The day he was born was a big day
The day Alexander was born, his father (King Philip) was off preparing a siege on the Greek city of Potidaea. On the same day Alexander was born, his father got news that one of his generals (named Parmenion) had defeated the combined armies of Illyria and Paeonia, and that his horses had won at the Olympic Games. Strangely, the Temple of Artemis (one of the seven wonders of the ancient world) apparently burned down on that day. One historian mused that this probably occurred because Artemis herself was off attending Alexander’s birth.
He had a serious crush on his horse
When Alexander was 10, a trader came to see King Philip. He offered to sell the horse to the king, but when people tried to mount the horse, it fought, refusing to be mounted. Philip, a busy King, ordered the horse away. However, Alexander asked to tame the horse, correctly thinking that the horse was afraid of its own shadow. Eventually, he succeeded, Philip bought the horse for him, and Alexander named it Bucephalas, meaning “ox-head.” When the horse died (of old age at 30 years old), Alexander named a city after him – Bucephala.
His childhood tutor was Leonidas
This was Leonidas of Epirus, who may have influenced Alexander’s later conquests. Once, when Alexander threw large amounts of incense into the fire as an offering to the gods, Leonidas told him to be more sparing unless he had conquered the country where the incense came from. Later, after conquering much of Asia, Alexander sent his teacher 600 talents’ worth of incense.
He learned from Aristotle
Yes, that Aristotle. When Alexander turned 13, his father looked for a tutor for young Alexander. In return for his services, Philip rebuilt Aristotle’s hometown Stageira (which Philip had destroyed) and repopulate it by buying back all the people who used to live there, but had been sold as slaves.
The first thing he did in power was repel an invasion and found a city…named after himself
When Alexander was 16, his father left for war against Byzantion and left his son in charge. The Thracian Mahdi revolted against Macedonia, and Alexander reacted quickly, driving the Mahdi from their territory and filling the area with Greeks in a city which he called Alexandropolis.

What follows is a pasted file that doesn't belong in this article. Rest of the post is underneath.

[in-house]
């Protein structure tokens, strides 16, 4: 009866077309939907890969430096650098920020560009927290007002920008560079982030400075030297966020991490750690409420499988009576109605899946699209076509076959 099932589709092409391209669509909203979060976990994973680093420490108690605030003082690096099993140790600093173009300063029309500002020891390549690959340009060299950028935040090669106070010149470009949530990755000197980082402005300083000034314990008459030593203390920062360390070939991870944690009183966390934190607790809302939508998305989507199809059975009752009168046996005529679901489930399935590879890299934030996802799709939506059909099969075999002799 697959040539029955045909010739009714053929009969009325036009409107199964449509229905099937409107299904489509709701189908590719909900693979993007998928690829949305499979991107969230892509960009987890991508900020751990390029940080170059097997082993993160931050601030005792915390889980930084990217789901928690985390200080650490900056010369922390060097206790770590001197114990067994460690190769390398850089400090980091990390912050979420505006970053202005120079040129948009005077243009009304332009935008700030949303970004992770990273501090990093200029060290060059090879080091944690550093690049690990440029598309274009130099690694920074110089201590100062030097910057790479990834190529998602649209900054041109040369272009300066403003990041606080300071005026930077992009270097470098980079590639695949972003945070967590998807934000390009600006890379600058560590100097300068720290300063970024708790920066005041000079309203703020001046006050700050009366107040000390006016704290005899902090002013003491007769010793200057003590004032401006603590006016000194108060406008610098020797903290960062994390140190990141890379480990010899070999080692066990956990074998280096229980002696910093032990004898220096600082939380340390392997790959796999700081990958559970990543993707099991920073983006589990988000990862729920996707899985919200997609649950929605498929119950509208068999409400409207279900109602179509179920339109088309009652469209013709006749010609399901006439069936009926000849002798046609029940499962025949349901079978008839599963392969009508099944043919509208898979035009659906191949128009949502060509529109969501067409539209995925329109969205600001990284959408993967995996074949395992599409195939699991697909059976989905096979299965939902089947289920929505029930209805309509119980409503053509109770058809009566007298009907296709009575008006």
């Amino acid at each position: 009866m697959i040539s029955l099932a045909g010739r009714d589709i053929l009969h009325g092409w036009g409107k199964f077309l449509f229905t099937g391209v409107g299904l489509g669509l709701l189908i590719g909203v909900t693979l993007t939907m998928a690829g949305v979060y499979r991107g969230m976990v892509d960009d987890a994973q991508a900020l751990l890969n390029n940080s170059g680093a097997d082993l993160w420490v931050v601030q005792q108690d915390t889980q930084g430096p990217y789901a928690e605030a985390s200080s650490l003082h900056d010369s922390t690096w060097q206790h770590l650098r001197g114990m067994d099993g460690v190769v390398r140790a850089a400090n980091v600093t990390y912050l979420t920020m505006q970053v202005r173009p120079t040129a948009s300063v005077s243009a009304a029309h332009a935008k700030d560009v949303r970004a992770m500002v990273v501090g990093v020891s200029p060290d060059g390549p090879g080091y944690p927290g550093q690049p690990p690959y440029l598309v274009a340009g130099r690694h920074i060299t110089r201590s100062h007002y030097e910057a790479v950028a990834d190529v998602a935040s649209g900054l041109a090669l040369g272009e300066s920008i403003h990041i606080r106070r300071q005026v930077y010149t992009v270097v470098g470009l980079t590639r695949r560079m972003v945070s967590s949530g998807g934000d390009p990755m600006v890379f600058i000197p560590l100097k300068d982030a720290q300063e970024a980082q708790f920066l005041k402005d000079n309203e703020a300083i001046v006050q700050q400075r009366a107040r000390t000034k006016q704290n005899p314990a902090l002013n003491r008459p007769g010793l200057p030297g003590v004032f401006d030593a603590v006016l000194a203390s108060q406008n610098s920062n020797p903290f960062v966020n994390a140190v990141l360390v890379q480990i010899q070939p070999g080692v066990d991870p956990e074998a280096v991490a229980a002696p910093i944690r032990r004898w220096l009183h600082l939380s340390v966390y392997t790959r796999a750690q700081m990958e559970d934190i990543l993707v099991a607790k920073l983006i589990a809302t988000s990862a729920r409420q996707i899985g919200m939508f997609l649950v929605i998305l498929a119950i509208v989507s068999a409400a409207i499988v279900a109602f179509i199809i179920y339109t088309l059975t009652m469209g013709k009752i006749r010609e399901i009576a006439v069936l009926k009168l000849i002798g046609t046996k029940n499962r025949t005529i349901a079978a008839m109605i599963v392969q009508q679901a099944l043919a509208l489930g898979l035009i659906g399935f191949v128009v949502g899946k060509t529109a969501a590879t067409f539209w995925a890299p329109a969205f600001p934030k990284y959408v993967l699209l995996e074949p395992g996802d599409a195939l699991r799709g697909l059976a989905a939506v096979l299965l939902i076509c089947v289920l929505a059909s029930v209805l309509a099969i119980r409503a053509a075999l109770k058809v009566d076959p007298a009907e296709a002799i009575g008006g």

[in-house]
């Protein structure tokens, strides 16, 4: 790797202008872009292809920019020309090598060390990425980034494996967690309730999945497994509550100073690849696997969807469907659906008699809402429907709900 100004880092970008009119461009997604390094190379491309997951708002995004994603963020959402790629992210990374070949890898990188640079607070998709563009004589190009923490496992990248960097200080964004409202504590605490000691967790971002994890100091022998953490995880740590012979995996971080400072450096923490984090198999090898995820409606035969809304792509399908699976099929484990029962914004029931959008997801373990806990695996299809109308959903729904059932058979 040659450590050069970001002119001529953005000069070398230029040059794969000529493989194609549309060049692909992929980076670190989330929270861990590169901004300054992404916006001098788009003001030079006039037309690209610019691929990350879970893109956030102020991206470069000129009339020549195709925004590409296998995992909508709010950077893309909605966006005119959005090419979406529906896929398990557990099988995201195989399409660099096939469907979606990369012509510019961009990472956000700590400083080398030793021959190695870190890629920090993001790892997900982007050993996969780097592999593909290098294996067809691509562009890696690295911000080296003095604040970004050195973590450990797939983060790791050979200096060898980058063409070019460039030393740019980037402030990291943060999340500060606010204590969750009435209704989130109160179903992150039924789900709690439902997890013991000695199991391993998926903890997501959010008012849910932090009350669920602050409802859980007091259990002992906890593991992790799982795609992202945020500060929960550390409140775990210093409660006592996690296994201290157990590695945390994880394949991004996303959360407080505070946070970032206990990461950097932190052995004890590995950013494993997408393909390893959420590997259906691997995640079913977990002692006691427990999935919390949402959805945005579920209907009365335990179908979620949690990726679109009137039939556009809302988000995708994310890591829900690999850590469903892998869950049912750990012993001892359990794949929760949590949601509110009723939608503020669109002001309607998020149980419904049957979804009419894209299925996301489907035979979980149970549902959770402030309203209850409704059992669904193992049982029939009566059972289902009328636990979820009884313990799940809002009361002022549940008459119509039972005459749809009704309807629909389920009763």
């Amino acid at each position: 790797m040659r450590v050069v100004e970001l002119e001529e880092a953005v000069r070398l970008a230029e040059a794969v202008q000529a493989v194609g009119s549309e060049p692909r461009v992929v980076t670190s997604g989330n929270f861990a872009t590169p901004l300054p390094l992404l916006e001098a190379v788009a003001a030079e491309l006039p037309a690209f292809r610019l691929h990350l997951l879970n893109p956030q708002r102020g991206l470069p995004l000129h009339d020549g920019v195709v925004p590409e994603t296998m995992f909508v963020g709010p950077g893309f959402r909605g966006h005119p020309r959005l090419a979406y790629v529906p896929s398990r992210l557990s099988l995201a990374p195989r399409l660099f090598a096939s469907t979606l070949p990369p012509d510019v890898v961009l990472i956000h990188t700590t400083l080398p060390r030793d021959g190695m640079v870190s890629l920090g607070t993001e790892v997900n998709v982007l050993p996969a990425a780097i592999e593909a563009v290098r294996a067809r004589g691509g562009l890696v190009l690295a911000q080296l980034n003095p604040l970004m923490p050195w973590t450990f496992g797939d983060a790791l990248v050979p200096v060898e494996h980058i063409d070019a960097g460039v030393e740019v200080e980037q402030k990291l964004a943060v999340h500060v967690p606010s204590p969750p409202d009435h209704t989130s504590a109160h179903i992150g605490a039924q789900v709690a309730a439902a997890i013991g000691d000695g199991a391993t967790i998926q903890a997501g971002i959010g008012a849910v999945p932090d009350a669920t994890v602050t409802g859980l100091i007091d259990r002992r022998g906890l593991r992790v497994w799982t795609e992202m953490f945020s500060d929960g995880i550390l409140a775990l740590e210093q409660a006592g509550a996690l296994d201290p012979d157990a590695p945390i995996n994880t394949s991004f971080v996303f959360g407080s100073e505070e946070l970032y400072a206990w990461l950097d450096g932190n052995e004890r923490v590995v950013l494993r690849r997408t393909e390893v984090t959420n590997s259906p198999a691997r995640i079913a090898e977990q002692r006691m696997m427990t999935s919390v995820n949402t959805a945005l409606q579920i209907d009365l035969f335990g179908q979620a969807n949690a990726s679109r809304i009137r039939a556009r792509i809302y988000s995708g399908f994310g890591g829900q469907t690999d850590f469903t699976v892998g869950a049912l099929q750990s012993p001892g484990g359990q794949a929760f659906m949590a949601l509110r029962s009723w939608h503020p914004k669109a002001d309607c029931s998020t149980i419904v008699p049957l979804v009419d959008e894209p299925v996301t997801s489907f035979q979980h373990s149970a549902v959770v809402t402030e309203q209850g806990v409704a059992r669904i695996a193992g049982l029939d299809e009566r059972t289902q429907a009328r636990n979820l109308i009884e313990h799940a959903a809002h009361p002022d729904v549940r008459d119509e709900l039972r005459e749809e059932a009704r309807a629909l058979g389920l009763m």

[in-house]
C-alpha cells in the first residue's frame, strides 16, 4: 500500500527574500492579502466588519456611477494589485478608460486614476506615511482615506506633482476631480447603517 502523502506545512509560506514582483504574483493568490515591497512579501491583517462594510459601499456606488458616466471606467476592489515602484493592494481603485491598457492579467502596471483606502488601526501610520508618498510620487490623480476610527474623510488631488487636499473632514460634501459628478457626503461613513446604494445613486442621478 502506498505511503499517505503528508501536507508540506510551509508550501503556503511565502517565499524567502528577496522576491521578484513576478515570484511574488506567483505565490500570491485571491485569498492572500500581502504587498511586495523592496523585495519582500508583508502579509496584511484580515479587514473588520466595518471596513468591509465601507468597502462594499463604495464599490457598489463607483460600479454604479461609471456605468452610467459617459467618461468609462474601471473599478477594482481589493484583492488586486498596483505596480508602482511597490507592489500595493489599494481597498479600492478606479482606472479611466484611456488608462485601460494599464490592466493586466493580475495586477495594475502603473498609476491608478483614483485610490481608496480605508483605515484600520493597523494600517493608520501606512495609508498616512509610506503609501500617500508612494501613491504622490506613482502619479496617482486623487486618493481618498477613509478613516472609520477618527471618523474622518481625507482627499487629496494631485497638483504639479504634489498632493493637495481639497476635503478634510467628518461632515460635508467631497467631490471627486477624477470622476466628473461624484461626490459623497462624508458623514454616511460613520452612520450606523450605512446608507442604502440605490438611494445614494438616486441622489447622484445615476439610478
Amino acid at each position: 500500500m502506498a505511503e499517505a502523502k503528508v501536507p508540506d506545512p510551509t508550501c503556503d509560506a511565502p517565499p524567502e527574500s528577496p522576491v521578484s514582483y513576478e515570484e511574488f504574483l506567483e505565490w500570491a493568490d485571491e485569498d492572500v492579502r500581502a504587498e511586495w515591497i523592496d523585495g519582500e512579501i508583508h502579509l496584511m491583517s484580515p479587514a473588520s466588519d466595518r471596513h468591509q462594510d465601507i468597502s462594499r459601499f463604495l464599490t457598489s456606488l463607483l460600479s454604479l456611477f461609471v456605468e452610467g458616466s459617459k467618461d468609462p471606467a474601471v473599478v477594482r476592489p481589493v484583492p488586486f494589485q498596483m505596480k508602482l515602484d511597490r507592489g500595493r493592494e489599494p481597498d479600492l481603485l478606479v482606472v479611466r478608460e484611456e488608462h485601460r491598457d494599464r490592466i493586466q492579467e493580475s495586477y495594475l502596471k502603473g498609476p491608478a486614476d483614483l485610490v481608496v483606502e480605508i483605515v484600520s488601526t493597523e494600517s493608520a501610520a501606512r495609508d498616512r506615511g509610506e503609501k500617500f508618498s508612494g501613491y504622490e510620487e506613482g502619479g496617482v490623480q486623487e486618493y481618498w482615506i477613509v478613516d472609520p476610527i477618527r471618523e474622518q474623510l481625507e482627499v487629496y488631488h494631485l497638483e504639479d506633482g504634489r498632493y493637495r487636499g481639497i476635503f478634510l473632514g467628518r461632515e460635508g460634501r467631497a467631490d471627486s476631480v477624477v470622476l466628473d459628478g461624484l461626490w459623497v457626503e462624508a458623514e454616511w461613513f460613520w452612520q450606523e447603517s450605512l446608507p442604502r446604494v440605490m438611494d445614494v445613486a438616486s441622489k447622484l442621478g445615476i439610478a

His relationship with his father was…complicated
King Philip was not a very good father. He was often away at war, leaving young Alexander behind in Macedonia. Things seemed to look up when Alexander helped his father defeat the combined armies of Athens and Thebes. However, after his father united Greece (except for Sparta), he remarried a woman named Cleopatra Eurydice, ousting Alexander’s mother Olympia, and by extension, him. Should Philip have had a son with Cleopatra, that child would have been a more legitimate heir than Alexander. He and his mother were forced to flee Macedonia until a family friend reunited father and son.
Alexander took power at age 20, and it was not easy
King Philip was assassinated in 336 B.C. at his daughter’s wedding. Shortly after, Alexander was named the king. This led to many people dying. These included threats to his power (three Macedonian princes who could have contested his claim), his mother-in-law Cleopatra and half-sister Europa (his mother Olympia had them burned to death) and the leader of Macedonia’s advance guard into Asia, who was considering defecting to Athens. Beyond those specific deaths, several city-states, on hearing of Philip’s death, took the opportunity to rebel, forcing Alexander to retake each.
Alexander had hecklers
During the revolts, Alexander stopped in Thermopylae, where he was met by many noblemen and dignitaries. However, one man was missing – Diogenes of Sinope, a famous philosopher who was unfazed by the arrival of Alexander. Alexander went to meet him, and asked him what he wanted, to which Diogenes replied something to the effect of “for you to step out of my sunlight.”
He just couldn’t seem to catch a break
From the beginning, Alexander seemed to intend to invade Persia. After retaking many of the city-states in Greece, he was given the authority to do so on behalf of the members of his league of city-states. Before he could do so, however, he needed to march north and conquer the Thracian Triballians to secure Macedonia’s northern border. After he had accomplished this, he found out that the Illyrians and Taulantians were in open revolt, forcing him to march to reconquer the groups. Then Athens and Thebes rebelled again, making him march south. Only after razing Thebes did he finally turn to Asia.
He was generous to the families of the fallen
Alexander rewarded his own fallen soldiers’ families with immunity from taxation and obligation for public service. Alexander also erected statues and honored the fallen soldiers of his enemies.
After invading Persia, he picked up some Persian habits
While invading Persia, Alexander began a policy of adding the native Persians to his existing army. However, this was not the only pro-Persian change he made. He also took the Persian title of “King of kings,” began dressing in the Persian fashion and began having his subordinates either kiss his hand or prostrate themselves on the ground before him. To the Greeks, these were troubling signs, especially making his subordinates prostrate themselves before him – to the Greeks, this was sacrilegious, as a person was only supposed to prostrate themselves before a god.
He may have been poisoned
Alexander’s death is shrouded in argument. Accounts differ, but they either say that Alexander fell ill with a fever or had a sharp pain after drinking undiluted wine, before falling to weakness and dying. Several historians, given that Macedonians often died due to poison, possibly fingering a recently removed Macedonian viceroy named Antipater.